Characteristics of Rock 'n' Roll Music

By Robert Russell
Rock and roll evolved with the electric guitar.

Muddy Waters sang, “The blues had a baby and they named it rock and roll.” This tells part of the story of rock and roll, but its origins are a little more complicated. Country music, Appalachian folk music, gospel and the Tin Pan Alley tradition of music all contributed to what was later named rock and roll. The Cleveland DJ Alan Freed is credited with giving rock and roll its name, which comes from a well-known slang term for sexual intercourse in rhythm and blues circles. When rock n' roll became the dominant musical trend in the 1950s, teenagers loved it, but the older generation hoped it was just a passing fad.

An Infectious Rhythm

One of the characteristics of rock and roll that appealed to teenagers in the '50s was an infectious beat or rhythm. Rock and roll was primarily dance music that followed in the traditions of rhythm and blues and the earlier tradition of swing music. Trends in jazz, such as be bop and cool jazz, employed more sophisticated rhythmic patterns that were not for dancing. Swing music and rhythm and blues were based on a syncopated beats rather the straight beats more commonly found in European styles of music. The strong emphasis on the rhythmic nature of the music caused strong condemnation among white Americans who condemned it as “jungle music.”

Original Songs

Buddy Holly was one of rock and roll’s first superstar musicians, who wrote and performed his own music, something new in the music industry. Sinatra and other singers typically sang tunes penned by professional songwriters. Buddy Holly, Chuck Berry, and Bo Diddley helped initiate this paradigm shift in music, which inspired new and upcoming musicians, as they could write and perform their own music. The Beatles, who took the inspiration for their name from Buddy Holley's Crickets, the Rolling Stones and The Beach Boys helped turned rock and roll songwriting into an art form respected by musicians from other musical genres.

The Guitar Hero

One of the other significant characteristics of rock and roll was the stripped down instrumentation, and the emergence of the guitar as a solo instrument. Prior to rock n' roll, music had been dominated by big bands and sophisticated arrangements. Jazz had evolved into smaller units with stripped down instrumentation as well, but jazz was played primarily on acoustic instruments. Leo Fender helped birth rock and roll with his pioneering work in electric guitars and guitar amplifiers. Chuck Berry, Bo Diddley, Scotty Moore and James Burton created a different style of guitar playing that helped give rock and roll its identity. The 1960s saw the emergence of the guitar heroes such as Jimi Hendrix, Eric Clapton, Stevie Ray Vaughn and Jimmy Page.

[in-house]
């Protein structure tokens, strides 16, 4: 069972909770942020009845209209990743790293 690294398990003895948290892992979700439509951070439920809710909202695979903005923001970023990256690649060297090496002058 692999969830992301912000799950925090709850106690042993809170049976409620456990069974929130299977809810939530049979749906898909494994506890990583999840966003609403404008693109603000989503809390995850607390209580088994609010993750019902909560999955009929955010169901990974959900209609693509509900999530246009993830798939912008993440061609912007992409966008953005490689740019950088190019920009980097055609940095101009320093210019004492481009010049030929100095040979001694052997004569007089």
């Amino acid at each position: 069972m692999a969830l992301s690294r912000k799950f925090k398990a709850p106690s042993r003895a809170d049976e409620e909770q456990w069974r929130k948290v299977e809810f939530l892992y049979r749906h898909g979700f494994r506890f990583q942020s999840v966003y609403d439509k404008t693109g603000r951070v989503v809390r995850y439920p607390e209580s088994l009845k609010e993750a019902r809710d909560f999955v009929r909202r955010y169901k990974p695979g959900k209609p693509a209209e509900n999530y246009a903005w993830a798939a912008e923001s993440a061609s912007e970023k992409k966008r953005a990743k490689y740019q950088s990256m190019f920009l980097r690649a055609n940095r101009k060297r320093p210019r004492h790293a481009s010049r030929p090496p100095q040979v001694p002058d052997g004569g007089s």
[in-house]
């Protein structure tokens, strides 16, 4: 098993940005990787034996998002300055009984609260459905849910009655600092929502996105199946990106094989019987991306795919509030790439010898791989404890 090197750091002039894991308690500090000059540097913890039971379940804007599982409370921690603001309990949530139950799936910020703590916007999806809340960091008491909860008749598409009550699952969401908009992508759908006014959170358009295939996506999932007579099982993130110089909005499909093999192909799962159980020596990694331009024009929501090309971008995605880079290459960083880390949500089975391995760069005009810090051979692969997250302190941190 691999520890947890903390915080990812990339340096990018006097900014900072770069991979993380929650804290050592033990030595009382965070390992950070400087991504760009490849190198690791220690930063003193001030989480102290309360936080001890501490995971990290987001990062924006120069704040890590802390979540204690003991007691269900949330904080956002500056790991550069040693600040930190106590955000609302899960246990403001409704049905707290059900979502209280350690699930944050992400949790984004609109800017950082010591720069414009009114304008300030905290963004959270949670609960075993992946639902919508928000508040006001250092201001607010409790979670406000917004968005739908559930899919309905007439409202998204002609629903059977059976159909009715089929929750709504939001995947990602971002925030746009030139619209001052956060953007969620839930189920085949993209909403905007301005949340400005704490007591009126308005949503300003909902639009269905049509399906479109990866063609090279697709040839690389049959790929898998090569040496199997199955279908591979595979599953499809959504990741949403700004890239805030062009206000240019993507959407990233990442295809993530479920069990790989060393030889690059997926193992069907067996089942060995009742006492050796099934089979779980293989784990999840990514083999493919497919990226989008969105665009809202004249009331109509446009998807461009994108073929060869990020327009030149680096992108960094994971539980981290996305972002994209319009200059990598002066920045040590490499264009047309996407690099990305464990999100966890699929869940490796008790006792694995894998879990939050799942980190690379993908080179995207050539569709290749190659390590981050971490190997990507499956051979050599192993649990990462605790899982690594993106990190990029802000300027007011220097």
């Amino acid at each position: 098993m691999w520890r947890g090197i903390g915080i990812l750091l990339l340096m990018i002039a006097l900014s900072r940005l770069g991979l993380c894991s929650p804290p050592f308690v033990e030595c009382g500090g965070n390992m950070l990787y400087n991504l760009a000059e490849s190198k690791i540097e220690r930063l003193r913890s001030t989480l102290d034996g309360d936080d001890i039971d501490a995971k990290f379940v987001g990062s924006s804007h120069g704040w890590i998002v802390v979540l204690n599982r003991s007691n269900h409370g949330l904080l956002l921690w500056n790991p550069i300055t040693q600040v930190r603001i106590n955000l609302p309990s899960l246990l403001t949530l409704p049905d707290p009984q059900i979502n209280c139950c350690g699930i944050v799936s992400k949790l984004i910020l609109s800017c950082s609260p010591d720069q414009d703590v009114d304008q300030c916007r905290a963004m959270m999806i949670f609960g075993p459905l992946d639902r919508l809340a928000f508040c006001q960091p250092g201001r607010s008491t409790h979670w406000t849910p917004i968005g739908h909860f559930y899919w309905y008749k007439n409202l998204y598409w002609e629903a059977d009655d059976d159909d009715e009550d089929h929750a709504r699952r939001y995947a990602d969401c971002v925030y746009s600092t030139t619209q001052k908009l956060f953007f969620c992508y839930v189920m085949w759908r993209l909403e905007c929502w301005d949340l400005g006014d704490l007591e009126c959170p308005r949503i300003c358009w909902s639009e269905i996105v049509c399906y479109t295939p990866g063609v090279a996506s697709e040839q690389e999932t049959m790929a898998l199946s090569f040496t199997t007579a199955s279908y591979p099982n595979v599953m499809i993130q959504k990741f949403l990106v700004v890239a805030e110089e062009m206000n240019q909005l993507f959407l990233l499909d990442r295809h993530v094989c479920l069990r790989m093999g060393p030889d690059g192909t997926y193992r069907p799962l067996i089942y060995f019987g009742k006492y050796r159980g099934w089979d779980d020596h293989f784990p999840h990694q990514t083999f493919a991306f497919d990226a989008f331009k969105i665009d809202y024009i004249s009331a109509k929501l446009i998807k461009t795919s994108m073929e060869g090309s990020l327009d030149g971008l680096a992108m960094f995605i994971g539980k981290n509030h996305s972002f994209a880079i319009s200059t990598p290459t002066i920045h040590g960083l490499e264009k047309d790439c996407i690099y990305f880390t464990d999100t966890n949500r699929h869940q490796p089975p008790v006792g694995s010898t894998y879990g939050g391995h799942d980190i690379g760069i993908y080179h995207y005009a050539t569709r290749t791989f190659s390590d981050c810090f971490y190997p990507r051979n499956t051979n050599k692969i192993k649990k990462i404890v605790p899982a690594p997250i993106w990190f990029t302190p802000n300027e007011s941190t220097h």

Cultural Impact

Rock and roll has a larger cultural impact beyond its musical influence. Early rock heroes like Elvis and Little Richard were revered for a sense of rebellion and cultural ethos. American youth soon began to emulate their rock heroes in terms of hairstyle, clothing and attitude. Rock and rock played a significant role in the cultural revolutions and social movements of the 1960's. Glam rock, punk rock, new wave rock and other forms of rock music influence the way kids dress, think and feel about society.

About the Author

Robert Russell began writing online professionally in 2010. He holds a Ph.D. in philosophy and is currently working on a book project exploring the relationship between art, entertainment and culture. He is the guitar player for the nationally touring cajun/zydeco band Creole Stomp. Russell travels with his laptop and writes many of his articles on the road between gigs.